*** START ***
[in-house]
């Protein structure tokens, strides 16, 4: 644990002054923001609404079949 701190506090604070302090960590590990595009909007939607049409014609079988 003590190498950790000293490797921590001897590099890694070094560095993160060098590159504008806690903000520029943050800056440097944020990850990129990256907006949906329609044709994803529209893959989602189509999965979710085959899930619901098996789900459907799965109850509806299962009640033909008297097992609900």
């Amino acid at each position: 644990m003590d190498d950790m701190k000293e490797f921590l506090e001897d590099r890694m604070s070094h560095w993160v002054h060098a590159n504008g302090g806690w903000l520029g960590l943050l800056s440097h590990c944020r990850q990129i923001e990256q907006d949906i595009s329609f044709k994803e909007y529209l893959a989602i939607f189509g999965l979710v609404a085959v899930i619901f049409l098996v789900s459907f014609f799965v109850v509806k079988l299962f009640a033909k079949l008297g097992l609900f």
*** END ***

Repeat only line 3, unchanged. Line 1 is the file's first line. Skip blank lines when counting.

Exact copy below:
């Amino acid at each position: 644990m003590d190498d950790m701190k000293e490797f921590l506090e001897d590099r890694m604070s070094h560095w993160v002054h060098a590159n504008g302090g806690w903000l520029g960590l943050l800056s440097h590990c944020r990850q990129i923001e990256q907006d949906i595009s329609f044709k994803e909007y529209l893959a989602i939607f189509g999965l979710v609404a085959v899930i619901f049409l098996v789900s459907f014609f799965v109850v509806k079988l299962f009640a033909k079949l008297g097992l609900f």